This doesn't scroll vertically on the Blackberry browser. You have to sweep right to find the special scroll bar, click on that (hoping you don't miss), and then sweep back left to read the new text. A few iterations and I gave up. Maybe I'll read it later, maybe not, but the page is, for me, a usability disaster.
Designers - please consider using widely tested techniques and systems so you are at least aware of the people you exclude.
It's in the intersection of linear algebra and number theory, and knownm to be difficult. In effect it's a Diophantine equation, and most problems in that field have no generic techniques to solve them. I think Integer Programming is known to be NP-Hard, but I can't check that from here.
So no, there is no general technique apart from ingenuity, clever guesswork, and trial and error.
If you get there the puzzle is basically solved but for a bit of number crunching - you know n1, n2 and n3 are positive integers, n1 <= 10, so for  either n1=n2=n3 (trivial 0-post-lunch-price solution) or n1 - n2 = 3, n1 - n3 = 8. From there you substitute back into  and get 3 * (x-y) = 6y, so x = 3y.
You now have simple relations between n1, n2 and n3; as well as between x and y. The remaining step is to tie x or y to one of the n's by substituting into initial equations. For example from :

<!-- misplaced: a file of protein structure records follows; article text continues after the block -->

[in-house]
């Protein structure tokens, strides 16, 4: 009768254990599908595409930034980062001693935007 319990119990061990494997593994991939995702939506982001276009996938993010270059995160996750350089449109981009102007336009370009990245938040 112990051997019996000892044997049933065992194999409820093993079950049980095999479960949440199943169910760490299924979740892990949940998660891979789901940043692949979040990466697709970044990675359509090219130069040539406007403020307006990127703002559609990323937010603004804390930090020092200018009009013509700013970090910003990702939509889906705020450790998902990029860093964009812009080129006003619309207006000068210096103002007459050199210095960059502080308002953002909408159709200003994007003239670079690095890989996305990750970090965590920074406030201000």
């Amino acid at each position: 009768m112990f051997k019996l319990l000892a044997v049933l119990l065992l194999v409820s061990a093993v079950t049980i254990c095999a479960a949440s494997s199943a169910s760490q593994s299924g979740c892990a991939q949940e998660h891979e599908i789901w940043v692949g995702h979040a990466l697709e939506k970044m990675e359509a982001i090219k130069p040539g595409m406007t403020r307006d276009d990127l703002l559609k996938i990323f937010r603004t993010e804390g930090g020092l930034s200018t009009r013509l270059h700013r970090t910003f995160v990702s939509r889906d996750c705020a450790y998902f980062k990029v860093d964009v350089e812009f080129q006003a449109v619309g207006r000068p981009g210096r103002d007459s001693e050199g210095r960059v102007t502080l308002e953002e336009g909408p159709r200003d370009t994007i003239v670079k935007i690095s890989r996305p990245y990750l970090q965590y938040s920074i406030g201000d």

n1 * 2y + 10y = 35
2y = 35 / (n1 + 5)
y must be integral in pennies; that part is tricker to derive and the simplest solution is to just notice that since n1 >= 0, and n3 >= 0, and n1 = n3 + 8, then 8 <= n1 <= 10, and try 8, 9 and 10 for n1. With n1 = 9, you get y = 1.25. That's the only 'guess and check' part of the problem.
Quite often swathes of the search space can be eliminated or winnowed by using modulo arguments. You can also sometimes fold these problems into smaller spaces by considering equivalence arguments. There are many ad hoc techniques that no one has yet classified or unified, they are scattered across many mathematical disciplines.
It seems reasonable to require "real world" conditions. Non-zero prices, whole cent prices, integral chickens per sale, non-negative chickens per sale, etc. With those, the solution is unique, and in part, that's what makes this problem interesting, hard, surprising, and with its own elegance.